In the ‘children’s’ spinoff Sarah Jane Adventures,  Sarah Jane fufills the mothering role for all her gang, but her relationship with Luke is amazing.  He was grown by the Bane as an archeotype of humanity, but at heart, he’s still a boy who loves his mummy.  In the season one episode, he is believed to be another missing boy. The police come by to take him back, and even as Sarah Jane tries to convince him that this is a good thing, you can tell that she’s about to fall apart.  Seriously, it’s beautiful.

  4. Christian says:

    Lost is one long series revolving around daddy issues. Everyone on the show seems to have problems with their dads (except the MIB and Jacob), but the focus is definitely Jack Shephard’s relationship with his dad, Christian Shephard.

  5. Adam says:

    It’s been said that Western literature as a whole can be generally summarized as the struggles and conflicts between fathers and sons. Rene Girard’s most famous book on literature argues that all conflict is inherently mimetic desire – the desire to imitate someone you admire, which inevitably leads to conflict, since to become the person you admire you must fight, best and replace them. The narrative of Joss Whedon’s series Angel revolves around Angel’s love for a son who hates and despises him. In fact, Joss Whedon’s Buffy the Vampire Slayer involves an absentee father-figure whose shadow is never truly shaken. Postmodern literary theory (primarily through Harold Bloom) has argued that the act of writing allusions and literary influences into your work is an act of ontological violence – the author must die so that the text might live.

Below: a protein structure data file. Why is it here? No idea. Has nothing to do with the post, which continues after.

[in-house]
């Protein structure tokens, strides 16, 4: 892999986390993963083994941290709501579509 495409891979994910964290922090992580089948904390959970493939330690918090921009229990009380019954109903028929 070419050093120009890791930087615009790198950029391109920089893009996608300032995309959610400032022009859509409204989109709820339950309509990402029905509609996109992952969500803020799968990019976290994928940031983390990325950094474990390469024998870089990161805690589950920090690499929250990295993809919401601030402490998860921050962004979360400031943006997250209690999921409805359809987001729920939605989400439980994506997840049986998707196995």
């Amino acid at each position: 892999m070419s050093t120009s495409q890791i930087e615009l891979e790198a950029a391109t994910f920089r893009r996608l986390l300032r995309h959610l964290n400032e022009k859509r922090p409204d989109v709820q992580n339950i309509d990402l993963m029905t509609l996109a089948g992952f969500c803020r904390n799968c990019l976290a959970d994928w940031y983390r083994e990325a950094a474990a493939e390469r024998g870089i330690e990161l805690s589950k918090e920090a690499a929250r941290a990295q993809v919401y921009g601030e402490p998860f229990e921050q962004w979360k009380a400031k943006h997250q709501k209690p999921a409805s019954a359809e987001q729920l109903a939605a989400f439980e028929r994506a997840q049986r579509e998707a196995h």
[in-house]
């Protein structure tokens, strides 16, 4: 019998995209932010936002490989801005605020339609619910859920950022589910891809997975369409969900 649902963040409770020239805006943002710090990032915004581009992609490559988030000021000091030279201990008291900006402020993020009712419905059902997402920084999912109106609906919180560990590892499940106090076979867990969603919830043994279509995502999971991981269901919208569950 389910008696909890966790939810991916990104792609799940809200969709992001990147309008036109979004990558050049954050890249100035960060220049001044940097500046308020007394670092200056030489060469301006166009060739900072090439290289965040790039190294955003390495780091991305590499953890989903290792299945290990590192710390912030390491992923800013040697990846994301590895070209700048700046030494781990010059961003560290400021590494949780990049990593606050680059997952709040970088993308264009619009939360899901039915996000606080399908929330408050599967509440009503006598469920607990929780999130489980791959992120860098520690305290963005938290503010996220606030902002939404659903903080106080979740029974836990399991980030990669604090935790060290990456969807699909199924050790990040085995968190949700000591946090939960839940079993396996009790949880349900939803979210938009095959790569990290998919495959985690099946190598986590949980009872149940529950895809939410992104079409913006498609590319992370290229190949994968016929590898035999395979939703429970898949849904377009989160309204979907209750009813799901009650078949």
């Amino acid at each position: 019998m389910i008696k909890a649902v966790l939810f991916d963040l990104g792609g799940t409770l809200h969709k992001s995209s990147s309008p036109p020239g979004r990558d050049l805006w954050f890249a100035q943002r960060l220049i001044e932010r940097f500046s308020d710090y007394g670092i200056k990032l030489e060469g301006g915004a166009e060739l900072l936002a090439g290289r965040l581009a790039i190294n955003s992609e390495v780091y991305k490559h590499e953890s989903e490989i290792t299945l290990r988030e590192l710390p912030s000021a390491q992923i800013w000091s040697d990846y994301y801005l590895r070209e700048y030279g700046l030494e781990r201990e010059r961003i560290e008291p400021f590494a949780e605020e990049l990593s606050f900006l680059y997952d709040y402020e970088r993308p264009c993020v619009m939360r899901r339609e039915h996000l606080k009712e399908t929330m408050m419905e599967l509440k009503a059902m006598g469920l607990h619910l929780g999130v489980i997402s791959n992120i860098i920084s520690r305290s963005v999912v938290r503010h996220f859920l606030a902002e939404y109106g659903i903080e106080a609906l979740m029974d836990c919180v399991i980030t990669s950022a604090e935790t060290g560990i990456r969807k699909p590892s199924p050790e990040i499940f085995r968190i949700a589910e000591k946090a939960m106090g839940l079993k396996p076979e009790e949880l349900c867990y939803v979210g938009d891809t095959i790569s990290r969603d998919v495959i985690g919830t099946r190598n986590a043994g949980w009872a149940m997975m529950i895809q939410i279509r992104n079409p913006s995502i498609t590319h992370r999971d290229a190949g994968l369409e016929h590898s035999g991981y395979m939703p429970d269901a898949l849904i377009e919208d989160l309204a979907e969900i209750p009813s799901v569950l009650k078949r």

It’s a classic conflict. You’re so right to tease this out, Fred, and to point to Christ as the resolution of the problem. As David Hart has argued, Christ’s relationship with the Father is the solution to father problems and an answer to the postmodern suggestion that symbolic patricide as the means of being free of a father’s shadow. Christ is the very image of God, who does not even speak except to say the words the Father gave Him to say. In the Christian world there is not ontological violence between father and son, but ontological peace.  Only as we are in Christ can we bring peace to the struggle between fathers and sons.

  6. […] wait. Fred Warren already explored that, and not even near to Father’s […]